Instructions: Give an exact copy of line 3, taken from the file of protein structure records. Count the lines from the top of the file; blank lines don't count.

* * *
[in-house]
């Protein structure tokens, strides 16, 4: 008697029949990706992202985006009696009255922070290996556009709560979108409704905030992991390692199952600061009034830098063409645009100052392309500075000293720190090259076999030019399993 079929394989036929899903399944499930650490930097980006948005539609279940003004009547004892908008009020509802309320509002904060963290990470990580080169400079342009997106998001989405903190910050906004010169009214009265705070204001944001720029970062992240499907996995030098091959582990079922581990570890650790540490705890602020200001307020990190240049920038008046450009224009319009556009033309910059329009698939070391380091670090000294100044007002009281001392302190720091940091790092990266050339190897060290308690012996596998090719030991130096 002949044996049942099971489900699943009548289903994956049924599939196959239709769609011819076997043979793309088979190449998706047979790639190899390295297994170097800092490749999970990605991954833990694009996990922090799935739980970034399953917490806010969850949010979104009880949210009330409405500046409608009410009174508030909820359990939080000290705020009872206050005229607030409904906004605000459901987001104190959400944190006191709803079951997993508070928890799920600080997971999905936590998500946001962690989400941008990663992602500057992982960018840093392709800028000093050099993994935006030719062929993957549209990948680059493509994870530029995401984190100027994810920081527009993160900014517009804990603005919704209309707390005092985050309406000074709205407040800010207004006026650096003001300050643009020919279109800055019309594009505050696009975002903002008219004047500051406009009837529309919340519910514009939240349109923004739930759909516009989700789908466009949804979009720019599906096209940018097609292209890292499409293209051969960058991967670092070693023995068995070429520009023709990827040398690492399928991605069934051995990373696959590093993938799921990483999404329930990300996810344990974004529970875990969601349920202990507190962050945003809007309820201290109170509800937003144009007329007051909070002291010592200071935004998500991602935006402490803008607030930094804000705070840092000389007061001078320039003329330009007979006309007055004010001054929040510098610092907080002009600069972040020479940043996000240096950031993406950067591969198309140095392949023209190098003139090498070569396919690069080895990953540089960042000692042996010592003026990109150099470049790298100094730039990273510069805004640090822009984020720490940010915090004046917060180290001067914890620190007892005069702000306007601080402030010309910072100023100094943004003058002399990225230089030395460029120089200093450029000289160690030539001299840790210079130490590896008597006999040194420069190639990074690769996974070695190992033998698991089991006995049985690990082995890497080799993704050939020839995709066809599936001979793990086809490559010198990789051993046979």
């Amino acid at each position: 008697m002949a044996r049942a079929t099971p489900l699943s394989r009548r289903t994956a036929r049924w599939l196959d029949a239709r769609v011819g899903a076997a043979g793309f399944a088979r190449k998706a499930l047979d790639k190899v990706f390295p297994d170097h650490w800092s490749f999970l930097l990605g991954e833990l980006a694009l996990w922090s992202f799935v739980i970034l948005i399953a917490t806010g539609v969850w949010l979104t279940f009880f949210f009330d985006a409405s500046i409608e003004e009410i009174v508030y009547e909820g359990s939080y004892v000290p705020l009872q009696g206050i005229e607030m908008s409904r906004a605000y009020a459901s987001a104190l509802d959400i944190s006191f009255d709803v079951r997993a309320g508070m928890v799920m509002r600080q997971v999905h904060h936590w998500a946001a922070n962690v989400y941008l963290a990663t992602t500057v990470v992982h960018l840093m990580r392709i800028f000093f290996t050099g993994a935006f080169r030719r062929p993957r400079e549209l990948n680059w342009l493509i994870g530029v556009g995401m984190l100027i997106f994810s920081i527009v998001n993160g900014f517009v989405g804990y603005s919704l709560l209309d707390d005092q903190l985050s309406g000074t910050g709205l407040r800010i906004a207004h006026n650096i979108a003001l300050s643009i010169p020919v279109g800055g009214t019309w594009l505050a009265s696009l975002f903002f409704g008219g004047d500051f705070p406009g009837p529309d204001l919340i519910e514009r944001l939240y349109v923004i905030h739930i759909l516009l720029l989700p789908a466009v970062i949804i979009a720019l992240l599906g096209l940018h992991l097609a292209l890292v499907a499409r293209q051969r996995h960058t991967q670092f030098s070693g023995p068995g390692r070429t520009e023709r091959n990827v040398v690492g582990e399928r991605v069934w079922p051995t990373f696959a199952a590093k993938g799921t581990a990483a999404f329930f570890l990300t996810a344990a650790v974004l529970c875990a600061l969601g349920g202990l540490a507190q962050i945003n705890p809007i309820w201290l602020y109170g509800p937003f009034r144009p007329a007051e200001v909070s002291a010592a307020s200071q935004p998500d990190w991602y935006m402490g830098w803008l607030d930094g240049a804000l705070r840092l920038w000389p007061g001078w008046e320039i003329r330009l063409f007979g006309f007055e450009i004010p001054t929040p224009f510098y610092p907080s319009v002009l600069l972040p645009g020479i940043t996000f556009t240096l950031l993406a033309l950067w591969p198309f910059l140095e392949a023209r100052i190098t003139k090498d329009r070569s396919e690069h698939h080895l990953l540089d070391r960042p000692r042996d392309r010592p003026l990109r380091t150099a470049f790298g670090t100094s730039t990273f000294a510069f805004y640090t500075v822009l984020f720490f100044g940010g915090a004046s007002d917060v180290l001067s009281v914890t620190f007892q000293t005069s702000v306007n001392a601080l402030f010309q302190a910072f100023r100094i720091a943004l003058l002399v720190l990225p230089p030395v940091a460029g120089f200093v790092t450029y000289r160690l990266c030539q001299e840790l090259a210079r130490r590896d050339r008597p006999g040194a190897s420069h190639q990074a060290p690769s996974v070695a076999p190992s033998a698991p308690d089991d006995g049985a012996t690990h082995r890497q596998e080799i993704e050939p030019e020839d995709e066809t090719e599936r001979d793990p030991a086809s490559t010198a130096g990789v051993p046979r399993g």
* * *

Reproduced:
């Amino acid at each position: 008697m002949a044996r049942a079929t099971p489900l699943s394989r009548r289903t994956a036929r049924w599939l196959d029949a239709r769609v011819g899903a076997a043979g793309f399944a088979r190449k998706a499930l047979d790639k190899v990706f390295p297994d170097h650490w800092s490749f999970l930097l990605g991954e833990l980006a694009l996990w922090s992202f799935v739980i970034l948005i399953a917490t806010g539609v969850w949010l979104t279940f009880f949210f009330d985006a409405s500046i409608e003004e009410i009174v508030y009547e909820g359990s939080y004892v000290p705020l009872q009696g206050i005229e607030m908008s409904r906004a605000y009020a459901s987001a104190l509802d959400i944190s006191f009255d709803v079951r997993a309320g508070m928890v799920m509002r600080q997971v999905h904060h936590w998500a946001a922070n962690v989400y941008l963290a990663t992602t500057v990470v992982h960018l840093m990580r392709i800028f000093f290996t050099g993994a935006f080169r030719r062929p993957r400079e549209l990948n680059w342009l493509i994870g530029v556009g995401m984190l100027i997106f994810s920081i527009v998001n993160g900014f517009v989405g804990y603005s919704l709560l209309d707390d005092q903190l985050s309406g000074t910050g709205l407040r800010i906004a207004h006026n650096i979108a003001l300050s643009i010169p020919v279109g800055g009214t019309w594009l505050a009265s696009l975002f903002f409704g008219g004047d500051f705070p406009g009837p529309d204001l919340i519910e514009r944001l939240y349109v923004i905030h739930i759909l516009l720029l989700p789908a466009v970062i949804i979009a720019l992240l599906g096209l940018h992991l097609a292209l890292v499907a499409r293209q051969r996995h960058t991967q670092f030098s070693g023995p068995g390692r070429t520009e023709r091959n990827v040398v690492g582990e399928r991605v069934w079922p051995t990373f696959a199952a590093k993938g799921t581990a990483a999404f329930f570890l990300t996810a344990a650790v974004l529970c875990a600061l969601g349920g202990l540490a507190q962050i945003n705890p809007i309820w201290l602020y109170g509800p937003f009034r144009p007329a007051e200001v909070s002291a010592a307020s200071q935004p998500d990190w991602y935006m402490g830098w803008l607030d930094g240049a804000l705070r840092l920038w000389p007061g001078w008046e320039i003329r330009l063409f007979g006309f007055e450009i004010p001054t929040p224009f510098y610092p907080s319009v002009l600069l972040p645009g020479i940043t996000f556009t240096l950031l993406a033309l950067w591969p198309f910059l140095e392949a023209r100052i190098t003139k090498d329009r070569s396919e690069h698939h080895l990953l540089d070391r960042p000692r042996d392309r010592p003026l990109r380091t150099a470049f790298g670090t100094s730039t990273f000294a510069f805004y640090t500075v822009l984020f720490f100044g940010g915090a004046s007002d917060v180290l001067s009281v914890t620190f007892q000293t005069s702000v306007n001392a601080l402030f010309q302190a910072f100023r100094i720091a943004l003058l002399v720190l990225p230089p030395v940091a460029g120089f200093v790092t450029y000289r160690l990266c030539q001299e840790l090259a210079r130490r590896d050339r008597p006999g040194a190897s420069h190639q990074a060290p690769s996974v070695a076999p190992s033998a698991p308690d089991d006995g049985a012996t690990h082995r890497q596998e080799i993704e050939p030019e020839d995709e066809t090719e599936r001979d793990p030991a086809s490559t010198a130096g990789v051993p046979r399993g």